This summer has been a bit of a blur. A beautiful blur. I’ve traveled a lot, eaten a lot, and spent a lot of time with people I love. So far, so good.
After being away for much of May, June & July, I’ve been back home in Manchester for a few weeks. I’m slowly slipping back in to the routine of home– the morning coffee, the grocery runs, the laundry folding. At first my return felt a bit like the end to a glorious summer of adventure, but the blooming flower pots lining our cute little street remind me it’s still warm(ish). We’ve still a few bright evenings and barbecue grills yet to enjoy.
In June, I spent a bit of time in Mississippi where the farmers markets overflow with ripe, beautiful fruits and vegetables. We go to the same market every summer, and I can hardly choose what to bring home among all the bounty. I think the variety and amazing quality of the produce in the US South was lost on me most of my life. It was just a given. Growing up, every summer I ate loads of fresh peaches, juices dripping down my face, their flesh still warm from the sun at the farm stand; the corn was sweet enough to eat raw; the salty, freshly boiled peanuts were my summer snack of choice.
In the hot months, I always crave all the vegetables and fruits I can get my hands on. I buy pints of fresh berries and baskets of stone fruits with the intention of transforming them into pies, shortcakes, jams. Almost always, my impatience gets the best of me, and I shovel palmfuls of blueberries and raspberries into my mouth in all their simple, delicious glory. The baked goods will have to wait another day.
This recipe, for corn and nectarine salad, perhaps more than others posted thus far, combines bits of seasonal produce with my food memories of the US south. We have particularly good nectarines at the moment which are reminiscent of the delicious peaches and are world’s apart from the depressing peaches I’ve found at the markets here. The charred sweet corn rekindles old memories of charcoal and mosquitoes under the stifling heat that nourished the very food we ate. The chili peppers, avocado, cilantro, and smokey sauce brings me back to Texas, the proud residents of which would certainly and loudly scoff at using just one chili.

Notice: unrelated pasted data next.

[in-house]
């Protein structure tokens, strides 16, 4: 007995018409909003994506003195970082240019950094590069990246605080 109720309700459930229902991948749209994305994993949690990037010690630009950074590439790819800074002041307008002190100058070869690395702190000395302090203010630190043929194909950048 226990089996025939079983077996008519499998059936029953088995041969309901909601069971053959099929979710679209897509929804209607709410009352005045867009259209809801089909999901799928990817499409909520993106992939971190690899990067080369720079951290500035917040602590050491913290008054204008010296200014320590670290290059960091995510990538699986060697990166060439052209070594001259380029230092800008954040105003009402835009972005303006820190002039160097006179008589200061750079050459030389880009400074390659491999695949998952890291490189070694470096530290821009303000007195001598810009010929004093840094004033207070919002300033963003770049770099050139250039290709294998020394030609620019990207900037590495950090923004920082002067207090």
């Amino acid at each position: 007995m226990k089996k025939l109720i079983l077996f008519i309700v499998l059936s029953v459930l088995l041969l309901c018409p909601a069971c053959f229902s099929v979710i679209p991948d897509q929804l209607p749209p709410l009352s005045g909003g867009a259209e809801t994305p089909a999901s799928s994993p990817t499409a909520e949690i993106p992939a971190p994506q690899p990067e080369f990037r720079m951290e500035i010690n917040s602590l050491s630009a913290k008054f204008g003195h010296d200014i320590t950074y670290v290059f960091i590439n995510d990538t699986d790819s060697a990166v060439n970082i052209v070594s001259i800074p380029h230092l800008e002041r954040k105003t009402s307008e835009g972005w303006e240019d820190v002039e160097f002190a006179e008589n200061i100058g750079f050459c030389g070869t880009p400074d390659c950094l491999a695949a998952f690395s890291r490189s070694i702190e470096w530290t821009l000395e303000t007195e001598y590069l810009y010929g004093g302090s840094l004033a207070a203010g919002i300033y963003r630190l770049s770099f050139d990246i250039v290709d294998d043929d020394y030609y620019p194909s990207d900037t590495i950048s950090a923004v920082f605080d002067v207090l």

Recipes like this one force me to sit and remember. Instead of a blur of recent travel, dinner becomes a blur of memories. And I quite like that.
If you like this Grilled Corn & Nectarine Salad with Charred Scallion Dressing, you might also like:
Grilled Corn & Nectarine Salad with Charred Scallion Dressing
For the vinaigrette:
- 3 tablespoons fresh lime juice
- 1/2 teaspoon kosher salt
- 11/2 teaspoons honey
- 1/2 cup olive oil
- 6 charred scallions light green and white parts only, chopped fine
For the salad:
- 4 ears of corn grilled and cut off of the cob
- 2 white nectarines sliced
- 1 avocado sliced
- 6 sliced scallions only the dark green parts that you didn't use for the vinaigrette
- 3 tablespoon fresh cilantro
- 1 red chili pepper optional, sliced very thinly
First, make the vinaigrette:
In a medium bowl whisk together lime juice, kosher salt & honey. Slowly drizzle in olive oil, while continually whisking, until the mixture is emulsified. Stir in the charred scallions. Taste and adjust the seasoning to your liking. Llet the dressing sit while you put together the salad. As it sits the flavors will meld & the vinaigrette will get a little smoky from the scallions & will be all the more delicious.
Put the salad together:
Once all you fruits and veggies are prepped, toss the corn, the dark green scallions, red chili pepper (if using), and cilantro in a medium large serving bowl with about half of the vinaigrette. Add the nectarines & avocado and very gently toss again. Taste for seasoning and add more vinaigrette or salt if you'd like! I usually add al little more dressing and then save the rest for grilled veggies later in the week.
So here's the thing with the corn & the scallions. It's my opinion they are most delicious when licked by the flames on a grill. That said, if you are not already firing up your grill, or you don't have one, there's a simple fix that will give you a delicious char without the work of the grill. Give the corn a quick five minute boil on the stove top. Remove the corn and dry it off. Put the corn and the scallions on a roasting pan under a broiler (about 4-5 inches from the top) preheated to high. Rotate the vegetables every 2 minutes or so. The corn will take a while to char all the way around & the scallions will only need to be flipped one time and then removed.
*This salad is great as a side salad and is enough for 6-8 servings. If you'd want to eat it as a meal, I'd say it feeds 4 and that you should add another avocado to the recipe.